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Enforcement and Removal

3 illegal aliens in Indiana charged with unlawfully re-entering the US

INDIANAPOLIS - In unrelated cases, three previously deported illegal aliens were indicted in federal court for illegally re-entering the United States. The charges resulted from investigations conducted by U.S. Immigration and Customs Enforcement (ICE).

Hector Castellanos-Perdomo, 56, of Honduras; and Moises Ortiz-Castenada, 28, of Mexico, were charged June 23 in the Southern District of Indiana. Francisco Garcia-Montalvo, 29, of Mexico, was charged June 17. All face charges of illegally re-entering into the United States after having been previously deported, which is a felony.

The indictment against Castellanos-Perdomo, a Honduran national, alleges that he has a 1991 felony conviction for continual sexual abuse in California. He was subsequently deported in 2000, and was prohibited from ever legally re-entering the United States. Castellanos-Perdomo was reportedly found in Hamilton County on May 11.

The information against Garcia-Montalvo, a Mexican national, alleges that he was deported to Mexico on two occasions in 2003 and 2008. He has prior aggravated felony convictions in Indiana for burglary in 2003 and 2005, and illegal re-entry in 2006. Those convictions prohibited him from ever legally re-entering the United States. Garcia-Montalvo was reportedly found in Hendricks County on May 24.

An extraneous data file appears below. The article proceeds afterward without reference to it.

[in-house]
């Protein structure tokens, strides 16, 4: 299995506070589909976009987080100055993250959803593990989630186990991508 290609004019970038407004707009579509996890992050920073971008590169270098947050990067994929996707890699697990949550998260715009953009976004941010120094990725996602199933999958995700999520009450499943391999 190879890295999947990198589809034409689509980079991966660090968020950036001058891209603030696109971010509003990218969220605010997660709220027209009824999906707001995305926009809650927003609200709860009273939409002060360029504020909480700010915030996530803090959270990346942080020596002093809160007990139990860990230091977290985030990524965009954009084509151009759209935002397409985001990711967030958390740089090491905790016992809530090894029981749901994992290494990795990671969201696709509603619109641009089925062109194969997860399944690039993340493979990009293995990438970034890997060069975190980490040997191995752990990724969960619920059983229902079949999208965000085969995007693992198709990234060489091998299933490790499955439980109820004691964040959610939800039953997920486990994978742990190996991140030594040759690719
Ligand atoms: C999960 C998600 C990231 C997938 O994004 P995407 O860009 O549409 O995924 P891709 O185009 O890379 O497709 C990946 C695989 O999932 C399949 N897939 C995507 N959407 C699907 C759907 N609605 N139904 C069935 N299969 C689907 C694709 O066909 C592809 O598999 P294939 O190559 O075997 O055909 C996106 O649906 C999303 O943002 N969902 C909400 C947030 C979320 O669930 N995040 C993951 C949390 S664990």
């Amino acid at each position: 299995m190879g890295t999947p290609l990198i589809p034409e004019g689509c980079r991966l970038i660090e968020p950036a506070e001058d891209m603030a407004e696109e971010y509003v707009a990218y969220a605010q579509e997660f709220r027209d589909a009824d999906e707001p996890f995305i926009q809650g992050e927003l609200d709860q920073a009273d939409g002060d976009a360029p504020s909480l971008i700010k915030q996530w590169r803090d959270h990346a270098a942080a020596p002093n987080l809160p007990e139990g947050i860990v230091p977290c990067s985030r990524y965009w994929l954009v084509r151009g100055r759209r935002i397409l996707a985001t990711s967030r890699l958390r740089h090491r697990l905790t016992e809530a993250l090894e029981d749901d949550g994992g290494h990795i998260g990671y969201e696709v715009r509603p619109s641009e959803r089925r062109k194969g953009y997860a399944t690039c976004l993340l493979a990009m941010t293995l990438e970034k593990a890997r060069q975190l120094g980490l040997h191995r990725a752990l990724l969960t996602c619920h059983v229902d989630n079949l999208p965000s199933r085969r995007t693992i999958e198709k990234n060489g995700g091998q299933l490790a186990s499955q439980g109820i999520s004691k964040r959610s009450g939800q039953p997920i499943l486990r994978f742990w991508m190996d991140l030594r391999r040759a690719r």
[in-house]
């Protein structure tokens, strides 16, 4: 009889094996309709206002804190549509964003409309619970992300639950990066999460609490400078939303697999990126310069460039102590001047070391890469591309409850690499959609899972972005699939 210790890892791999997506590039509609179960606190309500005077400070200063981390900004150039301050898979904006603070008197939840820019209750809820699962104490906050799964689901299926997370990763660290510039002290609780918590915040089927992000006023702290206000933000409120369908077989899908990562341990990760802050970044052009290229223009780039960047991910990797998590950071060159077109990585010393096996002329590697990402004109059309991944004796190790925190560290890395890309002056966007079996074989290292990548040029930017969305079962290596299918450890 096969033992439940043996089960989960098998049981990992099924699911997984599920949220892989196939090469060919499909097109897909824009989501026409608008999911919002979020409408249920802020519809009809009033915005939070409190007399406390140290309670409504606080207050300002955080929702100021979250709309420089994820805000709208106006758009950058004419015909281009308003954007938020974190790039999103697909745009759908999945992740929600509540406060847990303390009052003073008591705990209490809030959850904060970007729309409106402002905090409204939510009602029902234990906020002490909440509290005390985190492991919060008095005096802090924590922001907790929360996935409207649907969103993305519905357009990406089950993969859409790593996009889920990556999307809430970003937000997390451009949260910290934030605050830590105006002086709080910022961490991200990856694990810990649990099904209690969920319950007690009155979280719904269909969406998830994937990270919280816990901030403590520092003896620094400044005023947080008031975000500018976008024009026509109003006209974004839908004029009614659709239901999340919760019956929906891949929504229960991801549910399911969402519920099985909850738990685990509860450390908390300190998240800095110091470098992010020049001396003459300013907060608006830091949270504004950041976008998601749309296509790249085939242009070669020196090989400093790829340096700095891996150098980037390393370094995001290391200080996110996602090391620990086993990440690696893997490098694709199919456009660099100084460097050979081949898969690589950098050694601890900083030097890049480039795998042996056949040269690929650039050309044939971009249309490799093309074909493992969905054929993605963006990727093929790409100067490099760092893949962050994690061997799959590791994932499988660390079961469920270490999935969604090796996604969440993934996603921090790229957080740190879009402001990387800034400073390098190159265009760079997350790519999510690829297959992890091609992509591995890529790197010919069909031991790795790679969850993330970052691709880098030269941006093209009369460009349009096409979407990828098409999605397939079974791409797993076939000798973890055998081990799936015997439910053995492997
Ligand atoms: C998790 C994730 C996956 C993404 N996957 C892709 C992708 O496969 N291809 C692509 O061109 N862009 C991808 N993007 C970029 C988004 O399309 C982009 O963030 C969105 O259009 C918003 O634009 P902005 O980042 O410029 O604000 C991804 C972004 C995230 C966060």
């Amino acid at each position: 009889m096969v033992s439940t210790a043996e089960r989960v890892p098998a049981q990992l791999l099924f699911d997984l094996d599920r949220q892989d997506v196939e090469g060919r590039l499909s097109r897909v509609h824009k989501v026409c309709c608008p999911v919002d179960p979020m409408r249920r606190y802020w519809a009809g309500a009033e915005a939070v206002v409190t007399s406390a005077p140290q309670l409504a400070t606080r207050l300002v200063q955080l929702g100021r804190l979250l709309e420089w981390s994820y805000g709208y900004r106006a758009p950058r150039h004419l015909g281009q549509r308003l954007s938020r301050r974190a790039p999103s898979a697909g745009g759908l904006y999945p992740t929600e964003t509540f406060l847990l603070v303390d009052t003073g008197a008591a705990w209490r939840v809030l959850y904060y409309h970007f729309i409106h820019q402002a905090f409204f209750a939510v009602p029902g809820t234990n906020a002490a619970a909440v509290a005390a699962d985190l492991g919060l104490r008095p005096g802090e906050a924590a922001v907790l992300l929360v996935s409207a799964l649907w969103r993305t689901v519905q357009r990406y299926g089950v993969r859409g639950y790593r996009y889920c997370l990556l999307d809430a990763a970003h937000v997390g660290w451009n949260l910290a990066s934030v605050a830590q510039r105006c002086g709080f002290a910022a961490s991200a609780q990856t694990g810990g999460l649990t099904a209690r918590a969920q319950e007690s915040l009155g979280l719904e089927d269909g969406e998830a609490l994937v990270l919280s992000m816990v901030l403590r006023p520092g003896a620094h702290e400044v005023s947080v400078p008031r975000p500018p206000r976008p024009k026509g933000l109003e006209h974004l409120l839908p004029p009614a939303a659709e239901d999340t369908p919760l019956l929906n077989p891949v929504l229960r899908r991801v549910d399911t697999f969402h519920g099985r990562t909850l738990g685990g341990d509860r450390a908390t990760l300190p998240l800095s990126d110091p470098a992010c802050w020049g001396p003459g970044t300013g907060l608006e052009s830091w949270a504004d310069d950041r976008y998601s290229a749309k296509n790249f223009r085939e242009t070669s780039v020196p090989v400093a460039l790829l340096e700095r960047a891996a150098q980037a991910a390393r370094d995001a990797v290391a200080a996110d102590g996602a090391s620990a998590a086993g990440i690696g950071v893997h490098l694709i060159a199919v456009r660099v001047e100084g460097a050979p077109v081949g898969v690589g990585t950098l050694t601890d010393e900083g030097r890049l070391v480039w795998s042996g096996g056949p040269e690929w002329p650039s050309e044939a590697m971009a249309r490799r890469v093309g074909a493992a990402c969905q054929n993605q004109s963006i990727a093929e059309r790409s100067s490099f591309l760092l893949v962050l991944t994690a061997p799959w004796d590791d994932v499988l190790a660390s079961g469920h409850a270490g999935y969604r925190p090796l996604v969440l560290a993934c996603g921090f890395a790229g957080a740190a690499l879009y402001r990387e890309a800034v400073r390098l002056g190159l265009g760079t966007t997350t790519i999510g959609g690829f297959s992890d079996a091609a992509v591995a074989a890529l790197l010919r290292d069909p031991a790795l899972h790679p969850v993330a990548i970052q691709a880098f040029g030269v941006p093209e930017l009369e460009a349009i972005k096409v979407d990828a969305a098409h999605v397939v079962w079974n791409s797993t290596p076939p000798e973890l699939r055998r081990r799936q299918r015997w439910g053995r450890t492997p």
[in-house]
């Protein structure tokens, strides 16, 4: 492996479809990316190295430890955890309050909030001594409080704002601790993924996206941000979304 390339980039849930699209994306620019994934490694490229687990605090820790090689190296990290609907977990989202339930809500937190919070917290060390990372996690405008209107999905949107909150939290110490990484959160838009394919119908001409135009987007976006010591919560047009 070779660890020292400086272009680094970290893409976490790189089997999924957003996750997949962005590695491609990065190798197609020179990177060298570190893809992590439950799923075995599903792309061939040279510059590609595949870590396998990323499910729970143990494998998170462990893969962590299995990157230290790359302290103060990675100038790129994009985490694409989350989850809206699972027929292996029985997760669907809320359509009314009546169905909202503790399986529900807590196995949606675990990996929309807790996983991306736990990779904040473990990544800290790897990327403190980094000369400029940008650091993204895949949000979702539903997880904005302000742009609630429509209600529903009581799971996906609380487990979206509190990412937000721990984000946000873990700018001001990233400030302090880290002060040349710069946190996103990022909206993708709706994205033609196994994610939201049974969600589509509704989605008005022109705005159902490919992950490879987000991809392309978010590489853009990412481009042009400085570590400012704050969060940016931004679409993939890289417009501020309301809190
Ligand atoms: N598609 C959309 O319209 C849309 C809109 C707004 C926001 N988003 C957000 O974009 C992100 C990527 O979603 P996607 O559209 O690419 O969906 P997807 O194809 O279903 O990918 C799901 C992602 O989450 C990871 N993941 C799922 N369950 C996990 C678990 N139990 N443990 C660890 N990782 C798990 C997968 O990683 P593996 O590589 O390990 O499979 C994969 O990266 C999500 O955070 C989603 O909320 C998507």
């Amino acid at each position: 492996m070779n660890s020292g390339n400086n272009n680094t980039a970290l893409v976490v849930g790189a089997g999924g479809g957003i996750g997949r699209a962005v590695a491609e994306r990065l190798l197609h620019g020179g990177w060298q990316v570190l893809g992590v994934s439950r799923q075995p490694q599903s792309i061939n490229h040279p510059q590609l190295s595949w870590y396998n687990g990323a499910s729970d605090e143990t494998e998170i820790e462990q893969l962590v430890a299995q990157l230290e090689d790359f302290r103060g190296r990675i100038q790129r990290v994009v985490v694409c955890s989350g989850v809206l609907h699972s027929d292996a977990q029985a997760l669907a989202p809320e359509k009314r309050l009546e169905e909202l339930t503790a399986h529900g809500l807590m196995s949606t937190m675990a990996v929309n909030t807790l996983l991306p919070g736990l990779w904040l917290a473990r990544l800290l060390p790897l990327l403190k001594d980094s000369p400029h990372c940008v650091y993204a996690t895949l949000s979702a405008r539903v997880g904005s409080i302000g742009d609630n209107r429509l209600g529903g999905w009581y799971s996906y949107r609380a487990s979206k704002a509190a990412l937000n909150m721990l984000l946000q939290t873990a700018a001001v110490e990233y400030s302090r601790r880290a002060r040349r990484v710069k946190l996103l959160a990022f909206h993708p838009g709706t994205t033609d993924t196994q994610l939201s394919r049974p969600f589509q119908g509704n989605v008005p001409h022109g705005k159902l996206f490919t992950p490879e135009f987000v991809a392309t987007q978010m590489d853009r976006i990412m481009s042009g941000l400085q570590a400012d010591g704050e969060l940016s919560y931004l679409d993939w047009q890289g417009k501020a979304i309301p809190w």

The indictment against Ortiz-Castenada, a Mexican national, alleges that he was previously deported seven different times between 2002 and 2005. He was reportedly found in Bartholomew County on April 14. He did not have the consent of the U.S. Attorney General or the Secretary of the Department of Homeland Security to re-enter into the United States.

Assistant U.S. Attorney Gayle L. Helart, Southern District of Indiana, is prosecuting these cases. An indictment is an accusation only; a person is presumed innocent until and unless proven guilty.

If convicted, Castellanos-Perdomo and Garcia-Montalvo each face up to 20 years in prison and a $250,000 fine. Ortiz-Castenada faces a maximum of two years in prison and a $250,000 fine. Each defendant faces deportation after serving any prison sentence imposed.

For more information, visit www.ice.gov.